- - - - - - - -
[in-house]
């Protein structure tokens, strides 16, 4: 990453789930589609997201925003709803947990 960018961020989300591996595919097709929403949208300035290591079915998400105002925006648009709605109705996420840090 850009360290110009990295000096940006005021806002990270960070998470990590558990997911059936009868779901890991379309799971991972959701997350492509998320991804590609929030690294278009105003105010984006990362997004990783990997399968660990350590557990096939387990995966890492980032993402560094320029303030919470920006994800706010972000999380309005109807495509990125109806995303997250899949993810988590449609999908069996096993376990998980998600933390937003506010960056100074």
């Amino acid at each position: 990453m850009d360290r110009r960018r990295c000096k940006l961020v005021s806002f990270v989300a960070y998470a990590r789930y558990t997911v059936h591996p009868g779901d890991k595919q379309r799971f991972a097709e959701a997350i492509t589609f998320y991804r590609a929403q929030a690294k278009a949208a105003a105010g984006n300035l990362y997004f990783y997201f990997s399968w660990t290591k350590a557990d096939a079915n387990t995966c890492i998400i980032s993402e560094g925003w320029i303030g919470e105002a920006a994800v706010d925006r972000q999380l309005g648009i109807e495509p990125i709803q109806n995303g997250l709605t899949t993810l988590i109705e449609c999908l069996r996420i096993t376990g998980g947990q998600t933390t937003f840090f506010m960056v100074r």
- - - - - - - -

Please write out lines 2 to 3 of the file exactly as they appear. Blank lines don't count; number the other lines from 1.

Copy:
């Protein structure tokens, strides 16, 4: 990453789930589609997201925003709803947990 960018961020989300591996595919097709929403949208300035290591079915998400105002925006648009709605109705996420840090 850009360290110009990295000096940006005021806002990270960070998470990590558990997911059936009868779901890991379309799971991972959701997350492509998320991804590609929030690294278009105003105010984006990362997004990783990997399968660990350590557990096939387990995966890492980032993402560094320029303030919470920006994800706010972000999380309005109807495509990125109806995303997250899949993810988590449609999908069996096993376990998980998600933390937003506010960056100074």
């Amino acid at each position: 990453m850009d360290r110009r960018r990295c000096k940006l961020v005021s806002f990270v989300a960070y998470a990590r789930y558990t997911v059936h591996p009868g779901d890991k595919q379309r799971f991972a097709e959701a997350i492509t589609f998320y991804r590609a929403q929030a690294k278009a949208a105003a105010g984006n300035l990362y997004f990783y997201f990997s399968w660990t290591k350590a557990d096939a079915n387990t995966c890492i998400i980032s993402e560094g925003w320029i303030g919470e105002a920006a994800v706010d925006r972000q999380l309005g648009i109807e495509p990125i709803q109806n995303g997250l709605t899949t993810l988590i109705e449609c999908l069996r996420i096993t376990g998980g947990q998600t933390t937003f840090f506010m960056v100074r």